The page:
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Equality, Diversity & Rights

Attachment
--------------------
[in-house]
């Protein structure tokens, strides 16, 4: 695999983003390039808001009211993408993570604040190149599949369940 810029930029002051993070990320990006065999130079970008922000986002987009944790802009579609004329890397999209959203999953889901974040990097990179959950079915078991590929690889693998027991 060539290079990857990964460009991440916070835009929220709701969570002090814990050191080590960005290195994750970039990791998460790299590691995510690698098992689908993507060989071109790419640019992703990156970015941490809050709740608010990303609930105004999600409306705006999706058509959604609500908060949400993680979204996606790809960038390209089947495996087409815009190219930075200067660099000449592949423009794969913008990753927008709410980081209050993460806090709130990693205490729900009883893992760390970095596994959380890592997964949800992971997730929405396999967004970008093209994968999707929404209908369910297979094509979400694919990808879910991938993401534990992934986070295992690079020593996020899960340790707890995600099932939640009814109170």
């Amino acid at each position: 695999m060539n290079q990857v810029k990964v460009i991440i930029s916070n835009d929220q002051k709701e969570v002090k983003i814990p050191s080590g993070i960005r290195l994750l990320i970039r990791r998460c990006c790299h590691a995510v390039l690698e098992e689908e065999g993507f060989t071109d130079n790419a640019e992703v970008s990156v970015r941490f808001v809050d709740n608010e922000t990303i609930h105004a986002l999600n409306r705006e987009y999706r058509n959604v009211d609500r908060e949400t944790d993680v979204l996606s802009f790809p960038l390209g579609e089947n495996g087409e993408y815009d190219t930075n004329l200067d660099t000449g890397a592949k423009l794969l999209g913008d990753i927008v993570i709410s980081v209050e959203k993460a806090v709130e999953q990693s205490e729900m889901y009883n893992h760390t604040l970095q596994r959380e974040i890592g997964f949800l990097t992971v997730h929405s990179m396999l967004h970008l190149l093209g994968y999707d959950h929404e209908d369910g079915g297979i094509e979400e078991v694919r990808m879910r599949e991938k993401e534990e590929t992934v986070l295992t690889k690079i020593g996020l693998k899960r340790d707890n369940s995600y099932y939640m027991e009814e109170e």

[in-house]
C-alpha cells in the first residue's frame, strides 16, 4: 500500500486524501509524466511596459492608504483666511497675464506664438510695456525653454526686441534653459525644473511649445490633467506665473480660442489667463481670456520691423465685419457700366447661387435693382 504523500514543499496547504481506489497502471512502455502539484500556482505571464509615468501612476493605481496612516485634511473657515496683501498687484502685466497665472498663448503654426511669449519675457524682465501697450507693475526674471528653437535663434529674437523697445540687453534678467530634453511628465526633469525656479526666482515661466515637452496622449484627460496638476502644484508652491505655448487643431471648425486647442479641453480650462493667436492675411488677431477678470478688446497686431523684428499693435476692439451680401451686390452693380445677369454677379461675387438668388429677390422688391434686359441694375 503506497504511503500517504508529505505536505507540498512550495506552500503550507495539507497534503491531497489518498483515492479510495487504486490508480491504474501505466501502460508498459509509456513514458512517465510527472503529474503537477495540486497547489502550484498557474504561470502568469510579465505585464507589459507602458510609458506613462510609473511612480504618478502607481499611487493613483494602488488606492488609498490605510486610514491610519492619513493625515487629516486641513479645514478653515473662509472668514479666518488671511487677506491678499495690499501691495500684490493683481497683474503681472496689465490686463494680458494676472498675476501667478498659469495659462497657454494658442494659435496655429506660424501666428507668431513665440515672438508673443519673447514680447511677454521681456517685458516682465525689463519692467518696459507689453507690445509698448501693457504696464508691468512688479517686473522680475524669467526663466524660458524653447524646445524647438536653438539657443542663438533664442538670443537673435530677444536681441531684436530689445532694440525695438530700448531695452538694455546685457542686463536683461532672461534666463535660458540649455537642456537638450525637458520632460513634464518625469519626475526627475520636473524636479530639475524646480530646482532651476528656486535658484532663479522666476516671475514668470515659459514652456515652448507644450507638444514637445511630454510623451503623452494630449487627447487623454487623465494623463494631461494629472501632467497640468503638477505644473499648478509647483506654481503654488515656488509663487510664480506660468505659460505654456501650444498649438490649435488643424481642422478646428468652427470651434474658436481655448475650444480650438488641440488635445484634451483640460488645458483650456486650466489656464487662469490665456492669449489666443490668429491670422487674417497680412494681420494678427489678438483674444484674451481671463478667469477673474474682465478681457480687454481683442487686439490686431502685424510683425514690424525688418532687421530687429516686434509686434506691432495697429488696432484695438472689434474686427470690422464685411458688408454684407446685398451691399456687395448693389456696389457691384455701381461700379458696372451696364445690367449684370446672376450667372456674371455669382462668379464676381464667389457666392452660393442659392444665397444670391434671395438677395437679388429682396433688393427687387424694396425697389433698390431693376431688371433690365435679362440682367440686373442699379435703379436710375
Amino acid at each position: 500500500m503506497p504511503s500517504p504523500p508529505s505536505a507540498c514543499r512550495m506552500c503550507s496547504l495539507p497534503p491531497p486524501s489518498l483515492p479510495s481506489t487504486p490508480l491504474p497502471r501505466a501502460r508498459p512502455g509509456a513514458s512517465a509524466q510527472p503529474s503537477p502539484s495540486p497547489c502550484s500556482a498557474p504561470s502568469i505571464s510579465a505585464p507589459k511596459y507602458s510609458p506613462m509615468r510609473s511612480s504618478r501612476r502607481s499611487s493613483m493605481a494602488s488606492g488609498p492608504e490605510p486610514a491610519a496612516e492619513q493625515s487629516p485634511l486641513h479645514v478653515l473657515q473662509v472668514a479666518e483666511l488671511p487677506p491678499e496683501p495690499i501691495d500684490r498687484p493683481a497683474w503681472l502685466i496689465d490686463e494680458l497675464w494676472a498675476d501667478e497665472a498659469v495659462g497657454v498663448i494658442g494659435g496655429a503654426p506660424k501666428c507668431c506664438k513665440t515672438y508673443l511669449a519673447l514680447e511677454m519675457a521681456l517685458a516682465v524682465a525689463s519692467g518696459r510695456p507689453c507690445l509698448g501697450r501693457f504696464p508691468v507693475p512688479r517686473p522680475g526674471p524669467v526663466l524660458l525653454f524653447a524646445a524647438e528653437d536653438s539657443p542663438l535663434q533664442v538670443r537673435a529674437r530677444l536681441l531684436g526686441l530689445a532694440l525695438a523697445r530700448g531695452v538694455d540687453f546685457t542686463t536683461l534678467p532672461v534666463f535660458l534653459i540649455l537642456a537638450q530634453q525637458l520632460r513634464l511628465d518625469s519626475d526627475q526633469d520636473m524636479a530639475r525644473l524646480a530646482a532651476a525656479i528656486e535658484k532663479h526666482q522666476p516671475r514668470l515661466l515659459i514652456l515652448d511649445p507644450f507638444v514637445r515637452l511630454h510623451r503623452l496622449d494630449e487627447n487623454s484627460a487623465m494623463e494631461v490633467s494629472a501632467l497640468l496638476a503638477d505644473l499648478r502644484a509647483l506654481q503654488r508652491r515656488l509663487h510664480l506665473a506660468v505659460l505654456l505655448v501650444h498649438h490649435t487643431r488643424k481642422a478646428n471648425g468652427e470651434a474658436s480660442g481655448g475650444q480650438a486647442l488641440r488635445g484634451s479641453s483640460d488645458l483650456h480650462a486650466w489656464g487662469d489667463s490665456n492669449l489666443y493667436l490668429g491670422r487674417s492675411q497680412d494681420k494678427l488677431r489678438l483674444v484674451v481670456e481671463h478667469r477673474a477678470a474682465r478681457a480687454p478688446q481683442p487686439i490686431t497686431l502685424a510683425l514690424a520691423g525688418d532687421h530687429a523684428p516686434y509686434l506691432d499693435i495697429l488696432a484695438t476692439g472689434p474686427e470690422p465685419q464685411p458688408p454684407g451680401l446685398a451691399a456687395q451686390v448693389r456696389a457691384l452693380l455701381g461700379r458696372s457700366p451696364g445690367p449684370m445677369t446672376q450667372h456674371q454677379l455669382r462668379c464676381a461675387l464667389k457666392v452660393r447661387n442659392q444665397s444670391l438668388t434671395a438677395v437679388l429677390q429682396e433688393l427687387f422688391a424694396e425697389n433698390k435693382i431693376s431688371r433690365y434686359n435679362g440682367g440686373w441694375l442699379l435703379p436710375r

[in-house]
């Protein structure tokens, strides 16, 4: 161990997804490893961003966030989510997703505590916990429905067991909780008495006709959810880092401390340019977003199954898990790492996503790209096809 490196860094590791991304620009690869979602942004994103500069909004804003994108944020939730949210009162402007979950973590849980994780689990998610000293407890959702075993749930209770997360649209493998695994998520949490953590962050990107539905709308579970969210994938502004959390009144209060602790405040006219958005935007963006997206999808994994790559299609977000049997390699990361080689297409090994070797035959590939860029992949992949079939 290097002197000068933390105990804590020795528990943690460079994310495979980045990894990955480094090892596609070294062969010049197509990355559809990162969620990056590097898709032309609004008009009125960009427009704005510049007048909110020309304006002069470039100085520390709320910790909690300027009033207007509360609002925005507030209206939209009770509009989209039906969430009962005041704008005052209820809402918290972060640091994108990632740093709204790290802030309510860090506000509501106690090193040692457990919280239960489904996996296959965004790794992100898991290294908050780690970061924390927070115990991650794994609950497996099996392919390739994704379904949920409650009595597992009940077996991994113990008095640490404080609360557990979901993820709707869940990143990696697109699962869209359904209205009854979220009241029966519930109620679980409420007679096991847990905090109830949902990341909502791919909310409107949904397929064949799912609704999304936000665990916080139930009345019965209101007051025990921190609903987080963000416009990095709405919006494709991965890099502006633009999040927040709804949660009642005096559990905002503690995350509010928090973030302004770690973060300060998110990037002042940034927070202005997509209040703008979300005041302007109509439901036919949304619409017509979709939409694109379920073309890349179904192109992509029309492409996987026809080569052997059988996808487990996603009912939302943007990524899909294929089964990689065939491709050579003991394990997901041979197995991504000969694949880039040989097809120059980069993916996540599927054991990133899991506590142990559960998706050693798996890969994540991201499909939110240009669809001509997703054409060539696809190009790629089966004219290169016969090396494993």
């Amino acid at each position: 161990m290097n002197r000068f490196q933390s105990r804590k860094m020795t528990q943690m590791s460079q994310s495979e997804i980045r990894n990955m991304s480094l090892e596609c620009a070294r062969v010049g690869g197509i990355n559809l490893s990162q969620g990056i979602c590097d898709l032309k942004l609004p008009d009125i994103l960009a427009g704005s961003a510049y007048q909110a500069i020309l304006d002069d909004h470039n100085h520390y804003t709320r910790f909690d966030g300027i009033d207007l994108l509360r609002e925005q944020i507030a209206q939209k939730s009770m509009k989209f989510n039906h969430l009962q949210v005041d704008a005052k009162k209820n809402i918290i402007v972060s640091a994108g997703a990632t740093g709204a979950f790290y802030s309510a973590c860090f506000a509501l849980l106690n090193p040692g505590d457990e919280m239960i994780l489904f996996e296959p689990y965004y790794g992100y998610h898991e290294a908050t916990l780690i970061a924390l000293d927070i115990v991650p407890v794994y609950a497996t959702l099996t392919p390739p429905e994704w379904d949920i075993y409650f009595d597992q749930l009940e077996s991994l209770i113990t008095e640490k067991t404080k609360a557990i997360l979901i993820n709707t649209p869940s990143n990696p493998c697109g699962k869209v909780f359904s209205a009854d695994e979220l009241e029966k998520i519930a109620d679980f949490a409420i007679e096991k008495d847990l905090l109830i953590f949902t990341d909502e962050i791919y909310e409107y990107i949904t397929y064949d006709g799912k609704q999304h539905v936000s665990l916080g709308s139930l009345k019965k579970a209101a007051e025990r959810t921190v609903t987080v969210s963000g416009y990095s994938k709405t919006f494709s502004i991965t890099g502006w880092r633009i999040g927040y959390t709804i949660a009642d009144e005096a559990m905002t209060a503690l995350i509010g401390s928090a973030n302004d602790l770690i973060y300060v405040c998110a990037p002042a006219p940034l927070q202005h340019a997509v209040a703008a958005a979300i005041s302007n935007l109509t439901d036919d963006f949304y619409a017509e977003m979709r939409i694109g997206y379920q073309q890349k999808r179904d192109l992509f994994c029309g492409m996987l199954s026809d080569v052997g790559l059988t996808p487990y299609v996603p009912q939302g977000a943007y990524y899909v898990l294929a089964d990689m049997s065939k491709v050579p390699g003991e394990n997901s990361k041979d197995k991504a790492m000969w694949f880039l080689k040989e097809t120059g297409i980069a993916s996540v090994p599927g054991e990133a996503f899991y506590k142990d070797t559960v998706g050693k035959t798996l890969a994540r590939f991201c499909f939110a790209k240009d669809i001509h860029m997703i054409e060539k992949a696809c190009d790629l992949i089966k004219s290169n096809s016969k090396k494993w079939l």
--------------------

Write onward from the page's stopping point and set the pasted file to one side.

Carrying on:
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Hayley Baxter Unit 2 Equality, Diversity And Rights Benefits of diversity to society and the effects of discrimination on service users For this assignment I have been asked to produce a report indentifying the benefits of diversity to society these include factors such as arts, food, education, language, cultural enrichment, tolerance and social cohesion. Within this report I am going to use recognised terminology, to explain the importance of promoting equality, diversity and rights in health and social care settings. * Equality as indentified in the oxford dictionary >The state of being equal. The same size, quantity, quality, extent, level, status etc. http://www.askoxford.com/concise_oed/equality?view=uk Equality is about creating a fairer society where everyone can participate and have the same opportunity to fulfil their potential. It is about ensuring that there is equal access to health care providers and job opportunities for everyone in our society. Equality is backed by legislation designed to address unfair discrimination based on membership of a particular group. Key legislation acts that best underpin equality include: * Race Relations Act 1976, * Sex Discrimination Act 1975, * Disability Discrimination Act 1995 * Human Rights Act 1998. * Diversity as indentified in the oxford dictionary > noun (pl. diversities) 1 the state of being diverse. 2 a diverse range; a variety http://www.askoxford.com/concise_oed/diversity?view=uk Diversity is about recognizing and embracing that everyone is different in a variety of visible and non-visible ways it is important to respect people's opinions and value their differences. You can relate to these values and differences by age, gender, race, disability and individual beliefs such as cultures and religions, some of these cultures or religions could include Buddhism, Christianity, Hinduism, Islamic, Judaism and Sikhism. There are 4800 recognised religions within our world. It is about creating cultures and practices that recognise, respect and value differences. Diversity also includes harnessing the potential to create a productive environment in which diverse needs of the patient can be met in a creative environment. ...read more.